Lochsa Design can provide cost effective solutions for your Solar Electric Power System or Web site design needs.

N7ZN Home Page

Solar Power System

Amateur Radio



Living with Off-Grid Solar Power

About Lochsa Design




When I escaped from California's Silicon Valley, I decided to realize one of my lifelong goals - to live in a home not dependent on the national electric power grid. This choice requires many lifestyle changes, and I am still discovering, accepting and living with those requirements.

All of the electric power for my home is generated by this 800-Watt array of Photo-Voltaic (PV) panels.

These solar panels charge my 2,000 Amp-hour 12VDC battery bank. My battery pack is comprised of 12 Surrette KS-21 cells in two parallel strings. Each KS-21 cell is a 1,000 Amp-hr 2VDC battery cell. Six (6) of these are connected in series to realize each 12V string.

I elected to stay with a 12V battery pack for two reasons. First, I wanted to operate my Amateur Radio transceiver directly from the battery pack. Secondly, I designed my home's wiring with both AC and DC circuits. The majority of my small and frequent power needs are supplied directly from the 12VDC battery pack. This avoids the power wasting overhead of my DC-to-AC inverter.

The photo at left is my power system electronics. (I am still in the process of improving and 'cleaning up' this installation.) The large white object at photo center is my Trace SW2512 DC-to-AC inverter. This unit supplies all the 120VAC power for my home. Capable of supplying 2500 Watts (about 20 Amps), this unit generates a step-wise approximation to sine wave power, and is clean enough to actually sell electricity back to an electric utility company.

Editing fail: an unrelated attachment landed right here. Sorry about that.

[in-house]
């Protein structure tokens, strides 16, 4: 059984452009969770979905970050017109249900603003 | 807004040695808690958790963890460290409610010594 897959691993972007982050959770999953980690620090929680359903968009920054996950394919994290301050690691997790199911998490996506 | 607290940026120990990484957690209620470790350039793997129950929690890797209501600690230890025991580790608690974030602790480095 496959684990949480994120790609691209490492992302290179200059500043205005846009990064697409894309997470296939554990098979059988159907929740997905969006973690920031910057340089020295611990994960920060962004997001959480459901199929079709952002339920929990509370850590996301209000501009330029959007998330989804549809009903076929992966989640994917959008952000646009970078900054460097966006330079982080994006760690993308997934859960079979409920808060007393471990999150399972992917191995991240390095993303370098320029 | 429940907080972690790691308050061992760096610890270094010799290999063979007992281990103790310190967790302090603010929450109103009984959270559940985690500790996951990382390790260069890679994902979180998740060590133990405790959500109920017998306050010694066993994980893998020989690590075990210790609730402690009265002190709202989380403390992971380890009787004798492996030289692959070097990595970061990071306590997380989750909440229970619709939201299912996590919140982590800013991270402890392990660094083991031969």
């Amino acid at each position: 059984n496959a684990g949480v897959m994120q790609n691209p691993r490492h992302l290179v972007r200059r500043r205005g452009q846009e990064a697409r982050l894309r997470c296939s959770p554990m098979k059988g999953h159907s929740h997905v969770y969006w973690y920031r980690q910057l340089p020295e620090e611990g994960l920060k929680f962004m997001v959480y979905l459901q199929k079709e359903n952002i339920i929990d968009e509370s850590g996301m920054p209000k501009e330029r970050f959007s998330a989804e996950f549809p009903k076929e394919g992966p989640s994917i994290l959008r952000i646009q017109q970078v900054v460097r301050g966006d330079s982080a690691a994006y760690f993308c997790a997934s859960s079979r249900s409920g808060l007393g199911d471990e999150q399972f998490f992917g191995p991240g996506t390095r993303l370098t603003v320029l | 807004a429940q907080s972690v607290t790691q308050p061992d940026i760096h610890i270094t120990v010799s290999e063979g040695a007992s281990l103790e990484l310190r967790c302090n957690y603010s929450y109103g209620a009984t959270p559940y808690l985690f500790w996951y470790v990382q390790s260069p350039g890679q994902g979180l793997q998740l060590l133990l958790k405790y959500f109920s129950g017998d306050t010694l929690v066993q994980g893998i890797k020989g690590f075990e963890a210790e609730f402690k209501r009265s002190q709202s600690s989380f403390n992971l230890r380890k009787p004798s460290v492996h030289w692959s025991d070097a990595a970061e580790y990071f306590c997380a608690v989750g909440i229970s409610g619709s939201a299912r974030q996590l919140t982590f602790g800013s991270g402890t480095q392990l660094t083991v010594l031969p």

The inverter also provides a sophisticated and powerful battery charger. I occasionally need to supplement my PV array with a small gasoline powered generator. Winter weather can be pretty cloudy up here in the Pacific NorthWest.

The large white enclosure at center right is the main breaker for the inverter's DC input. This enclosure is also the system's DC wiring center. The system's DC equipment (Inverter, PV array, PV Charge Controller and DC Load Panel) are all interconnected here.

The Trace/Xantrex C-60 PV Charge Controller is just above the DC wiring Center. This unit use the power generated by the PV array to charge the battery pack (in the large wooden box). This C-60 replaces three MPPT (Maximum-Power-Point-Tracking) controllers. The MPPT technology promised increased power efficiency. However, numerous implementation issues rendered those units a poor choice in my system.

Please check back here soon, as I have recently modified my system electronics. I will add new photos as I have them processed..


Thank you for visiting my website

Last update: 10FEB2004

Created by Lochsa Design